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EDIBLES IN THE GARDEN ADD A WHOLE NEW DIMENSION TO THE WAY WE EXPERIENCE THE GARDEN. Ray and Eric look at several that are attractive in fruit and form. Crabapples eaten fresh may not be the most palatable but they are good for jams and preserves. Some varieties have larger fruit. The old fashioned Whitney Crab has a nice fruit and 'Ralph Shay' has golf ball sized fruit and is bright red. Crabapple is beautiful in bloom and many are super attractive from a form standpoint. There are weeping varieties and some have fantastic flowers.
Quince Cydonia oblonga is from the middle east or so Ray thinks. It probably isn't hardy everywhere in this country but still is a durable plant. It has little pinkish white flowers in the spring, almost like an apple flower. It is from the same family. It produces little fruits but seed grown varieties wouldn't produce such good fruit.
Aronia has a tasty fruit. Aronia is native to the eastern part of this country. It develops nice white flowers in spring, then one of the best red fall colors. It tolerates a lot of moisture because it comes from a swampy area. They have been selecting varieties with larger fruit and one can even buy Aronia juice in markets now. Most of the development was done in Europe which can often be the case. Plants from America get taken somewhere else to be improved, then we get them back.
Rhus glabra (Sumac) is a great plant for foliage and it too is an edible. It has wonderful fall color, really nice flowers and a great berry. Lemonade from sumac fruits can be made by using a small amount of Sumac and adding a little sugar. One can stir up the mixture and have instant lemonade, or pour hot water over the Sumac, let it steep for awhile which brings out the color a little better. It is tart thus needs sugar.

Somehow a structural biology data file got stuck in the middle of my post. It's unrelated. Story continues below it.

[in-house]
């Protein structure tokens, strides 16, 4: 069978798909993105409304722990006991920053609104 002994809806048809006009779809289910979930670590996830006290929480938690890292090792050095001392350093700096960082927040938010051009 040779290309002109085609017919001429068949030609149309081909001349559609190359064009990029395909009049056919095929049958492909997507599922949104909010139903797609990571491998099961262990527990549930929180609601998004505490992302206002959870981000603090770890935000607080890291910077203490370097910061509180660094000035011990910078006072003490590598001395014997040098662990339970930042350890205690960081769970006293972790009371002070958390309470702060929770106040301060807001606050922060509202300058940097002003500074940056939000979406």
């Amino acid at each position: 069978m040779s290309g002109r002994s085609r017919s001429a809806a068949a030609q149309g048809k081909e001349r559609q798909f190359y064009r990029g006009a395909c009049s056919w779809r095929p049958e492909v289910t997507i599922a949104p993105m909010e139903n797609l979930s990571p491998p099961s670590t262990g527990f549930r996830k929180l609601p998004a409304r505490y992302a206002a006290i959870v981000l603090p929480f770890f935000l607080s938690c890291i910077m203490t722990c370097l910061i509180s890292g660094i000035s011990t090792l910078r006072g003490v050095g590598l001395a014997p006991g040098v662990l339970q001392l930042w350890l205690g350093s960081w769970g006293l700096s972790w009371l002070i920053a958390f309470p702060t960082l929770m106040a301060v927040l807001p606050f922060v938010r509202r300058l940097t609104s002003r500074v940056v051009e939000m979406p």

Following is the recipe.

Sumac Lemonade (2 Methods): 1.) "Place three berries in a glass. Add a tsp of sugar. Fill the glass with water and a couple of ice cubes and stir. You have your lemonade quickly, ready to drink. 2.) "Clean a large handful of berries, drop them into a pan, and crush them a bit to release the juices. Pour boiling water over them barely to cover the berries. Do not cook but allow to steep until the liquid is colored. Strain through the cloth to remove solids and any hairs that might have remained on the berries. Add sugar to sweeten and serve either hot or cold." (Wild Fruits, Mildred Fielder
Top


MEDICINAL PLANTS OFTEN HAVE INTERESTING STORIES although some stories are sheer folklore. Many of Ray's are used for commercial pharmaceuticals, others have actual home applications. Digitalis is used in commercial heart medications. As an example Eric shows us Digitalis x. Digitalis grandifloria has creamy white spikes, Digitalis lutea has dainty cream colored flowers and the old favorite Digitalis purpurea has multi-colored flowers.
Ray also shows us several different selections of Echinacea. There have been a lot of Echinacea introduced in the last few years from various breeding programs. Echinacea have become a new kind of designer craze perennial plant for the garden. The new development is focused on producing larger flowers and stockier stems so they'll stand up better in the rain. There are now some bizarre flower forms. Echinacea 'Coconut lime' and Echinacea 'Pink double delight' are two of the new, big heavy pom-pom forms. From an ornamental standpoint in the garden they're hard to beat. As a medicinal, Echinacea is used as an immunity booster, there's a compound that they extract out of the root. These aren't the plants we normally grow at home but they do have an interesting story.
Ray's Rosa has finished their bloom and have set brilliant red hips. Rosehips are one of the best sources of vitamin C in the world, they have wonderful antioxidant properties. And, they're fantastic ornamentally.